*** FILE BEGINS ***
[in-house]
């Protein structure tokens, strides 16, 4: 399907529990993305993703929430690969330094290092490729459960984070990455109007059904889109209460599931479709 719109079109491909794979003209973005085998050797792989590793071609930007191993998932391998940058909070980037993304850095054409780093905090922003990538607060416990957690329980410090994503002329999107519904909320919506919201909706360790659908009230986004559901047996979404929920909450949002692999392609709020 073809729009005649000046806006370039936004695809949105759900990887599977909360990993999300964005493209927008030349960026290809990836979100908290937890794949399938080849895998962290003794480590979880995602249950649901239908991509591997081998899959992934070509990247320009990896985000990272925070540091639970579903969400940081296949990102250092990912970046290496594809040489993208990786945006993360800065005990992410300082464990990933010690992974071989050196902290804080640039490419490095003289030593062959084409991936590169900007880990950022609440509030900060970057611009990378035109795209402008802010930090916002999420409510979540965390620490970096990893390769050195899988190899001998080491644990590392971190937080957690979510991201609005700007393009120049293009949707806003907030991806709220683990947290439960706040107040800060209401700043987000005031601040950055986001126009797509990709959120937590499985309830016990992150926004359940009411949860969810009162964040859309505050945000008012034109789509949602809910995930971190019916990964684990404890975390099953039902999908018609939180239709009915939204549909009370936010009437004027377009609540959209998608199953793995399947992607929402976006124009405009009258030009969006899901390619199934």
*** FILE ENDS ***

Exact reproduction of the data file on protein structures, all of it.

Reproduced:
[in-house]
């Protein structure tokens, strides 16, 4: 399907529990993305993703929430690969330094290092490729459960984070990455109007059904889109209460599931479709 719109079109491909794979003209973005085998050797792989590793071609930007191993998932391998940058909070980037993304850095054409780093905090922003990538607060416990957690329980410090994503002329999107519904909320919506919201909706360790659908009230986004559901047996979404929920909450949002692999392609709020 073809729009005649000046806006370039936004695809949105759900990887599977909360990993999300964005493209927008030349960026290809990836979100908290937890794949399938080849895998962290003794480590979880995602249950649901239908991509591997081998899959992934070509990247320009990896985000990272925070540091639970579903969400940081296949990102250092990912970046290496594809040489993208990786945006993360800065005990992410300082464990990933010690992974071989050196902290804080640039490419490095003289030593062959084409991936590169900007880990950022609440509030900060970057611009990378035109795209402008802010930090916002999420409510979540965390620490970096990893390769050195899988190899001998080491644990590392971190937080957690979510991201609005700007393009120049293009949707806003907030991806709220683990947290439960706040107040800060209401700043987000005031601040950055986001126009797509990709959120937590499985309830016990992150926004359940009411949860969810009162964040859309505050945000008012034109789509949602809910995930971190019916990964684990404890975390099953039902999908018609939180239709009915939204549909009370936010009437004027377009609540959209998608199953793995399947992607929402976006124009405009009258030009969006899901390619199934």